BIANCULLI: Well, Ken, how did you and Lynn Novak, who, you know, directs and
produces this with you, decide upon which four towns? Was it geographical or
was it because you found people in them that were sort of like Forrest Gump
and were everywhere?

Mr. BURNS: Well, you know, there was a couple of places where it was that
backward thread, David, where, you know, we're undoing the sweater that way
because people had been somewhere. But mostly it was, you know, we wanted a
Northeast town and didn't want to do the more familiar places of Brooklyn or
Boston or whatever. And Waterbury was a perfect place. It was called "Brass
City," even in the 19th century. They made everything and turned all of their
efforts into the war effort once Pearl Harbor had taken place. We had read a
memoir by a man named Eugene Sledge about his experiences in the South Pacific
on Peleliu and Okinawa. We thought it was one of the best that had ever been
done, and he lived in Mobile. And when we arrived there, he had just passed
away, but his family introduced us to his best friend and his best friend's
sister, and we then sort of expanded our circle in Mobile. And then got an
actor to read portions of this memoir.

And we're looking for a West Coast town and picked Sacramento because it was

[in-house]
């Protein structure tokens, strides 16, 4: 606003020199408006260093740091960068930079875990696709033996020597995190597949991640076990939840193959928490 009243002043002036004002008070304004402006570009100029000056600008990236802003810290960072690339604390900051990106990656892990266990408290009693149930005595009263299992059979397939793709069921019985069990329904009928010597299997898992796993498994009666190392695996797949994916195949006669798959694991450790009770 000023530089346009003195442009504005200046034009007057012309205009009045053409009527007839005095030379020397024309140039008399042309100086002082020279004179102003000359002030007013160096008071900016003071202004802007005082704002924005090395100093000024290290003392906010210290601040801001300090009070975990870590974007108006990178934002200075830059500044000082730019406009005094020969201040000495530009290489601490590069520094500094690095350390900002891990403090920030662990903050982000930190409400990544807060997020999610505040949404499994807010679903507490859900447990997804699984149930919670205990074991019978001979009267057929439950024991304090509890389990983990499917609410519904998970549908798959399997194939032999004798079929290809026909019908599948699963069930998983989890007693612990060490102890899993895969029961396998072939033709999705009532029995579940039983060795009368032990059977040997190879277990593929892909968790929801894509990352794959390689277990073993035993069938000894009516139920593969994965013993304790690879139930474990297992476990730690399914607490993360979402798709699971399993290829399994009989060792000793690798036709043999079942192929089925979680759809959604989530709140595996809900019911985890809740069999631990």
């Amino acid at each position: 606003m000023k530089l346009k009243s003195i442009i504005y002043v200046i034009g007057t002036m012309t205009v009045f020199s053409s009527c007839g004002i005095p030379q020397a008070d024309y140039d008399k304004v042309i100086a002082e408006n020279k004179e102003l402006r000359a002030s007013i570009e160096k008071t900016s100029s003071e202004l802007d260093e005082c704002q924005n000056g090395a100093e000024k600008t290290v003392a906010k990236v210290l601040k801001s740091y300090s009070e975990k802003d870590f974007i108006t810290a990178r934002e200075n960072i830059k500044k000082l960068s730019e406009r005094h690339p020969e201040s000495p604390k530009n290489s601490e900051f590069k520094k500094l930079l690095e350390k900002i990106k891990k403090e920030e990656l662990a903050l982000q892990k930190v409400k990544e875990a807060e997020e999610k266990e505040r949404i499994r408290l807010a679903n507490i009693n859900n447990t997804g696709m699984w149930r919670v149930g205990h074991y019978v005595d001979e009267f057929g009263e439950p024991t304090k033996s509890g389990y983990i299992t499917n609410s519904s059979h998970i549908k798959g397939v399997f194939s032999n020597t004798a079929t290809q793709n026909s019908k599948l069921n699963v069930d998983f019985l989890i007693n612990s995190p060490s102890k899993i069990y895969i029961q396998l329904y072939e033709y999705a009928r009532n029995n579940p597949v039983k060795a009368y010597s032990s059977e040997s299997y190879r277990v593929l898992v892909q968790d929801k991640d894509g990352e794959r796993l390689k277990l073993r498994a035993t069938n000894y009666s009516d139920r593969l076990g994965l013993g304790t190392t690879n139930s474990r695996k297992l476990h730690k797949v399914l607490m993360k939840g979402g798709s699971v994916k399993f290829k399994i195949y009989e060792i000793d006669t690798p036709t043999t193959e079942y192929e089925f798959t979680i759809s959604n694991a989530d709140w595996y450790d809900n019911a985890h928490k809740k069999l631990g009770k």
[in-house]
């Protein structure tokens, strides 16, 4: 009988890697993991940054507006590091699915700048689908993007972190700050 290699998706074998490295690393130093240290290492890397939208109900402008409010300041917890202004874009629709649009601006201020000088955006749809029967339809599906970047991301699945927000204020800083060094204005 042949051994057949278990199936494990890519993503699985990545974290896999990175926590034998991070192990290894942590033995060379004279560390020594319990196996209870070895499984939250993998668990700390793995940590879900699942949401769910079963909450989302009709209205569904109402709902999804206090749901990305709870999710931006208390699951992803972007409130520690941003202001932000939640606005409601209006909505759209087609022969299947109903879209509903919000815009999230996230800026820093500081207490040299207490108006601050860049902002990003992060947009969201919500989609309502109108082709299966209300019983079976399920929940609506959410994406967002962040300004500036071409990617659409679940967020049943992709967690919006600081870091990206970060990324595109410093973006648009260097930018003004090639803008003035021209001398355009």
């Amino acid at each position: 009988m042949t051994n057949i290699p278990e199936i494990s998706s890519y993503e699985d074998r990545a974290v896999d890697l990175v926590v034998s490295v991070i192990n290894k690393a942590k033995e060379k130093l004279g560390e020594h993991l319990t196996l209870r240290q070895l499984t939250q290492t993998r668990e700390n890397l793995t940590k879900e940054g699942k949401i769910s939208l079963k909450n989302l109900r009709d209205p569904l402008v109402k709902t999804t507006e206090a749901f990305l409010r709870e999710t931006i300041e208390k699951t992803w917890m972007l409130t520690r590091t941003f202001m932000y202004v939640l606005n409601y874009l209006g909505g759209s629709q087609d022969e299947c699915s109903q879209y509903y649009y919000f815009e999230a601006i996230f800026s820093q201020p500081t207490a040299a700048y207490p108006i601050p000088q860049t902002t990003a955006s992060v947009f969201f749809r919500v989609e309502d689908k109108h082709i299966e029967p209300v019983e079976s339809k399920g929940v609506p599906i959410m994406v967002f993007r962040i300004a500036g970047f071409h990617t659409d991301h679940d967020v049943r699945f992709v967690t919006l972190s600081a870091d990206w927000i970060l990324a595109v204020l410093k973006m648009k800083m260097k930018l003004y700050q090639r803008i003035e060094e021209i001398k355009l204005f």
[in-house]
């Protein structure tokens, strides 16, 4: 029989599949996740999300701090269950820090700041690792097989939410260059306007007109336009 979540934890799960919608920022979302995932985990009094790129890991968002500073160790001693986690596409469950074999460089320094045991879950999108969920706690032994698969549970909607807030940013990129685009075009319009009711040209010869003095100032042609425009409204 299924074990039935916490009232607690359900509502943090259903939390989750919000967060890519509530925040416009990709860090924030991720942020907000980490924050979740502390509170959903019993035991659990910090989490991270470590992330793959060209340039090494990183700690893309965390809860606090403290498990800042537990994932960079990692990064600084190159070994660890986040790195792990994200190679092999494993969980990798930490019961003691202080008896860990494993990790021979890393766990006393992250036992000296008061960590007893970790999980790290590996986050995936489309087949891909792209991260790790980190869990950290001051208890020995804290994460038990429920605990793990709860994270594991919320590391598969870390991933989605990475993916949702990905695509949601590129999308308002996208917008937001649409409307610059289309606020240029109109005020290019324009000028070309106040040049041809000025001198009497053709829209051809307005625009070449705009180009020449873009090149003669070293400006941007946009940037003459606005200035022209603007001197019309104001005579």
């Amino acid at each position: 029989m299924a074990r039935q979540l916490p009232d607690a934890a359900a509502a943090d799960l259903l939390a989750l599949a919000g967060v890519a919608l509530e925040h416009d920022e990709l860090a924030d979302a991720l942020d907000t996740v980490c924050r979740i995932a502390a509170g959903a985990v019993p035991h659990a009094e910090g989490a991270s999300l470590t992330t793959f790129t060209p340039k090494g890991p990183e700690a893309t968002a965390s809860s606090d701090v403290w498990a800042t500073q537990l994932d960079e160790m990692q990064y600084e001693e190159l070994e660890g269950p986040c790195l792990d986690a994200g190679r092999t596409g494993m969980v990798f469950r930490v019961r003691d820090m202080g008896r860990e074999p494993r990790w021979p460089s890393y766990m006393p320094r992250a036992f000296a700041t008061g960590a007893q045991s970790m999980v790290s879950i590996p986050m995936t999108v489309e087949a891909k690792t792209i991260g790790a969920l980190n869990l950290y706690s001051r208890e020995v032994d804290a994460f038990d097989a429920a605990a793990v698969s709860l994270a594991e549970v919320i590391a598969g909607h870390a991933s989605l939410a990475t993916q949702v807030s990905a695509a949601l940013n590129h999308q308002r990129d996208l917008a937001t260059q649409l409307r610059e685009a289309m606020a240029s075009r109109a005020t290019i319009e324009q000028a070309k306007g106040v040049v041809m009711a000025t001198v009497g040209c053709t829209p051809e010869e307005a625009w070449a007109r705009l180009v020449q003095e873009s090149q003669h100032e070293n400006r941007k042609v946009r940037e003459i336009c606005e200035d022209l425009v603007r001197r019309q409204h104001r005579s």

an intersection for so many different things and had a Japanese-American
community.

BIANCULLI: Mm-hmm.

Mr. BURNS: And we felt the irony of fighting freedom abroad while it was
still curtailed for Japanese Americans and African Americans was an important
story to tell.

And then we knew we wanted a small town. Waterbury, Mobile and Sacramento are
all about a hundred thousand population at the time of Pearl Harbor, and we
wanted also that kind of the feel of the small town. And we picked LaVerne,
Minnesota, because we had come into contact with a fighter pilot whose first
day of work was June 6th, 1944, D-Day. And then for the next 10 months just
saw almost unspeakable things from the air and losing friends, and dealing out
death and merely escaping death a lot of times.

BIANCULLI: Unlike a lot of your previous massive documentaries, you were very
shy on other historians here.

Mr. BURNS: There are none. In fact, there are a couple of people who have
written about the war in our film, but we're not interested in their overview